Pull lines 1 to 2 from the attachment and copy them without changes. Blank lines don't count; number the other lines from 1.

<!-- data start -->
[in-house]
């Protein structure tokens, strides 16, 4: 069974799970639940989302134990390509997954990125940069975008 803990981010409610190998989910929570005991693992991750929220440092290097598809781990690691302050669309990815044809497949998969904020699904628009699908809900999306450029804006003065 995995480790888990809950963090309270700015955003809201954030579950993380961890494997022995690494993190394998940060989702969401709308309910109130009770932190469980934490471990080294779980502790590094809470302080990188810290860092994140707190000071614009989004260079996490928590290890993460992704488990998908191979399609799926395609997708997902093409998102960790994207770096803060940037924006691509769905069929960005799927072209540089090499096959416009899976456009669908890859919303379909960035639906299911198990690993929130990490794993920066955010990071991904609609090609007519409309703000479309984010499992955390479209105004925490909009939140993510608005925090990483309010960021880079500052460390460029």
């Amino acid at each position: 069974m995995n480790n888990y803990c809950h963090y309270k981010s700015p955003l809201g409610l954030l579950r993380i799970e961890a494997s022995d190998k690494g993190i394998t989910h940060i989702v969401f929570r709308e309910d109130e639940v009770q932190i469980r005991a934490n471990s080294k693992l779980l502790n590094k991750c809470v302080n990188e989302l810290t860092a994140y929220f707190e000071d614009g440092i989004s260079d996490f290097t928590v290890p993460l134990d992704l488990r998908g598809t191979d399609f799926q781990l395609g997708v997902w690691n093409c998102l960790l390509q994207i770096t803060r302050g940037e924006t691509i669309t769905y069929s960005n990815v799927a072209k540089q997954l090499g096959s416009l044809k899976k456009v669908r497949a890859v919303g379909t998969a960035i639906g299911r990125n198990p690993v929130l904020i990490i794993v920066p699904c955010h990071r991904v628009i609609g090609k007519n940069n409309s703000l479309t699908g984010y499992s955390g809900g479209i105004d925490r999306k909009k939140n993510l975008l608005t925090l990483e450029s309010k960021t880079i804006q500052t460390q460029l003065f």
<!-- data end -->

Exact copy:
[in-house]
């Protein structure tokens, strides 16, 4: 069974799970639940989302134990390509997954990125940069975008 803990981010409610190998989910929570005991693992991750929220440092290097598809781990690691302050669309990815044809497949998969904020699904628009699908809900999306450029804006003065 995995480790888990809950963090309270700015955003809201954030579950993380961890494997022995690494993190394998940060989702969401709308309910109130009770932190469980934490471990080294779980502790590094809470302080990188810290860092994140707190000071614009989004260079996490928590290890993460992704488990998908191979399609799926395609997708997902093409998102960790994207770096803060940037924006691509769905069929960005799927072209540089090499096959416009899976456009669908890859919303379909960035639906299911198990690993929130990490794993920066955010990071991904609609090609007519409309703000479309984010499992955390479209105004925490909009939140993510608005925090990483309010960021880079500052460390460029």